Category Archives: young Britons

Why the West has to import labour

Despicable work, according to the UK newspaper the Guardian

Despicable work, according to the UK newspaper the Guardian

People, especially young people, in the better-off countries of Western Europe very often have completely the wrong attitude to work, if they work. The result, writes Dalrymple, is that,

despite mass unemployment, we have to import labour

in order that certain kinds of work be done. In Ireland, for example, Dalrymple says that

an old lady of my acquaintance needed 24-hour attendance, and this was provided by a Filipina, even at a time when there was 15% unemployment in Ireland.

An important factor is the

system of social security and unemployment benefits. The economic difference between doing this type of work and not working is not great enough to entice any native to do it.

There is also a

psychological, cultural or even religious difference. The change in the title of the senior nurse in a hospital ward from sister to ward manager is indicative of a change in sensibility, from a residually religious notion of serving others to a technocratic one. In the popular imagination, the distinction between service and servitude has been more or less eliminated.

Dalrymple cites a sentence written by a columnist in the London newspaper the Guardian:

So when a girl at 17 decides to go ahead and have a baby, there is no tragedy of lost opportunity other than the local checkout till waiting for her low-paid labour.

Such a sentence, Dalrymple notes,

breathes snobbery and disdain for those who do such work; it assumes that once a checkout cashier, always a checkout cashier, a fate worse than death. That there might be people for whom such work is suitable and potentially not odious does not occur to the writer. What makes the work odious is not the work but those who communicate their disdain of it. Snobbery thus makes the import of labour necessary.

Take hotels. In Britain, Dalrymple points out,

all good hotels employ exclusively foreign labour. If you want to go to a really bad large hotel in Britain, find one in which the staff are British. It is guaranteed to be ill-kept, with slovenly service, not very clean, with atrocious food, grubby staff, inattention to detail. Even a foreign telephonist is likely to be better, and to speak better English, than an English telephonist. If you want a good or even only a decent hotel, you must find one in which all the staff are foreign. This is so whatever the unemployment rate, high or low.

Dalrymple says he asks people to imagine that they are employers who seek an employee to perform work that is not skilled but requires such characteristics as punctuality, politeness, willingness to oblige.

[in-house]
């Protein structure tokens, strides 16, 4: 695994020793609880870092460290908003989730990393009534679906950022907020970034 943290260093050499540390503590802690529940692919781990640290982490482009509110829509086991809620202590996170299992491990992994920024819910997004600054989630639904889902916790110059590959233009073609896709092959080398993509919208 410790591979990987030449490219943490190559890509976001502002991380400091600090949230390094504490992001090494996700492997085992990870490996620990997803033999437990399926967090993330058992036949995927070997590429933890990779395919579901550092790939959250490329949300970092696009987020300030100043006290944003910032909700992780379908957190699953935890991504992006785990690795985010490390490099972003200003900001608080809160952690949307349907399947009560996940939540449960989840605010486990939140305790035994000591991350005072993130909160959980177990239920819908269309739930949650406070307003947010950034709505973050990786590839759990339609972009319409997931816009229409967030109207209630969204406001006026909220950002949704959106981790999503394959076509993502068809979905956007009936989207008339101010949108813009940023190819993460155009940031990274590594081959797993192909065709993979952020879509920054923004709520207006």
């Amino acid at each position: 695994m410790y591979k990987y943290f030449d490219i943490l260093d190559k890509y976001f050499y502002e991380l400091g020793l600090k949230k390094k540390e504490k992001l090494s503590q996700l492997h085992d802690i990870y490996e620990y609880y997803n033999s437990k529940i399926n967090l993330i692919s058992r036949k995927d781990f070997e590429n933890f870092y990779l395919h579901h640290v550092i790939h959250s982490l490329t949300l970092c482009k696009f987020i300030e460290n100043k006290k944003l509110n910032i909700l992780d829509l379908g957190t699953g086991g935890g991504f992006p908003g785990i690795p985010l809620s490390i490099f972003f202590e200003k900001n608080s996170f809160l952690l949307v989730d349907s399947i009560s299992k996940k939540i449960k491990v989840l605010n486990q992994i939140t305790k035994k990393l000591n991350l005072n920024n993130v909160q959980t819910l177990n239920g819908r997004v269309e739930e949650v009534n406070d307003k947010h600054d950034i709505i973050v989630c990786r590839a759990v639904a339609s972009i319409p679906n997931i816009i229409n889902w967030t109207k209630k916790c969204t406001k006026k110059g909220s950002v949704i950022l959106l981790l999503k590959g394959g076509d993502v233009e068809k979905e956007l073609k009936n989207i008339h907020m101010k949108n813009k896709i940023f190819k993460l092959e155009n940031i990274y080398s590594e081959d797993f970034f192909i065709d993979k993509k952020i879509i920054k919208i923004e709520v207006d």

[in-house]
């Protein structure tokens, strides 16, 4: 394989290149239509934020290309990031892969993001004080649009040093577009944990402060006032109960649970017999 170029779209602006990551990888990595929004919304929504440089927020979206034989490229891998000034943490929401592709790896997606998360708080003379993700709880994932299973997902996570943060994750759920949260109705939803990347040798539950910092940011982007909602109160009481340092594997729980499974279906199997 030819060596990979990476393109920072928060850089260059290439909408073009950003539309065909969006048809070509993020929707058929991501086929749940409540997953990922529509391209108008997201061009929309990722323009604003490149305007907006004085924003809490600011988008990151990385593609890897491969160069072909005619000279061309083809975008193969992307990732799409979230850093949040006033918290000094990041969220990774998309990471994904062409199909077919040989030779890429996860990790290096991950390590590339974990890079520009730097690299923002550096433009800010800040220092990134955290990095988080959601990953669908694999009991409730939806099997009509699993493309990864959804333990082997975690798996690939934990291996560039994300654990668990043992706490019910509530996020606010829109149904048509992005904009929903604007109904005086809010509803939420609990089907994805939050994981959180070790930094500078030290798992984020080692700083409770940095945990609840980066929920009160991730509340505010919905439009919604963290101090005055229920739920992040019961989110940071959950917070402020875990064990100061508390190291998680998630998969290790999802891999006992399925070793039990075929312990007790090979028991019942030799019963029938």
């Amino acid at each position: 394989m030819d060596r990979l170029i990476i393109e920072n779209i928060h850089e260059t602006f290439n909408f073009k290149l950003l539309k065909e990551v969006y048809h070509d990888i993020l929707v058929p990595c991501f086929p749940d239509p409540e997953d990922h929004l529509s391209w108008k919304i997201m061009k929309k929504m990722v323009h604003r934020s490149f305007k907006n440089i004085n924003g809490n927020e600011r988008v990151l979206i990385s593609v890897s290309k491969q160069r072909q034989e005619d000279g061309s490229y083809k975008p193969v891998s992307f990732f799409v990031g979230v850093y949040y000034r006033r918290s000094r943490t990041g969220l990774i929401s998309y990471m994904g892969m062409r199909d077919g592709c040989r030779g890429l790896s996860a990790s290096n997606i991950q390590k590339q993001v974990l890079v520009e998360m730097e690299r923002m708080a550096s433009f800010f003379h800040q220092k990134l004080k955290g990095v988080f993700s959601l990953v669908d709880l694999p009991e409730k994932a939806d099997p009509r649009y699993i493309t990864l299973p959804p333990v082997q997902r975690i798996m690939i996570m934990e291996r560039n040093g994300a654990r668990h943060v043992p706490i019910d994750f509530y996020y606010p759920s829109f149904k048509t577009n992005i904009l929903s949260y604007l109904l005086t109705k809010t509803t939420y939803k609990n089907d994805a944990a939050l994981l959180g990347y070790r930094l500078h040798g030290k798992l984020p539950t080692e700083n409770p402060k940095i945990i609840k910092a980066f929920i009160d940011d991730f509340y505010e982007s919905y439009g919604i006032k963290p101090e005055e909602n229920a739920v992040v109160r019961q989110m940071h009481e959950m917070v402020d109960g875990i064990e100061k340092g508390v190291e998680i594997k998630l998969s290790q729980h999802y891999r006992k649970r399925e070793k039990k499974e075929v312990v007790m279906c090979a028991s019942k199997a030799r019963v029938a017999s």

The imagined employer has two applicants about whom he knows only two things: their age (shall we say 24) and their nationality. One is British and one is Polish. Which of the applicants does the imagined employer choose? Not a single person to whom I have put this question has hesitated for a moment: he chooses the Pole.

Our need for migrants

has a cultural, not an economic root.

But of course,

this does not mean that we need all the migrants we are likely to get from wherever we get them.

The youth of the West and its sense of history

Screen Shot 2015-04-04 at 08.56.46Dalrymple asks a young European when the Second World War was. The young man thinks for a time, then answers: ‘I dunno. Maybe a couple of hundred years ago.’

Dalrymple is favourably impressed. He says (from the 01:00 point in the video):

I thought that was a very good answer because it meant he understood that there was a century other than the one he was living in.

Bear in mind, Dalrymple adds, that

this is after 11 years of compulsory education.


The appeal of Islam

Screen Shot 2014-09-16 at 10.10.28

Richard Dart, a Muslim convert, plotted to attack soldiers

Hormonally disaffected young Western men are drawn to it

With the USSR’s downfall, Dalrymple writes, Marxism lost most of its allure for these youths,

leaving them bereft of significance and purpose. Except for one group among them, they now had only a potpourri of causes (sexism, racism, the environment, etc.), none of which quite met the need or filled the gap. The group excepted, of course, was the Muslims. Islam was waiting in the wings with a ready-made ideology. Nature hates a vacuum, especially in young men’s heads, which are all too easily filled with quarter-baked ideas.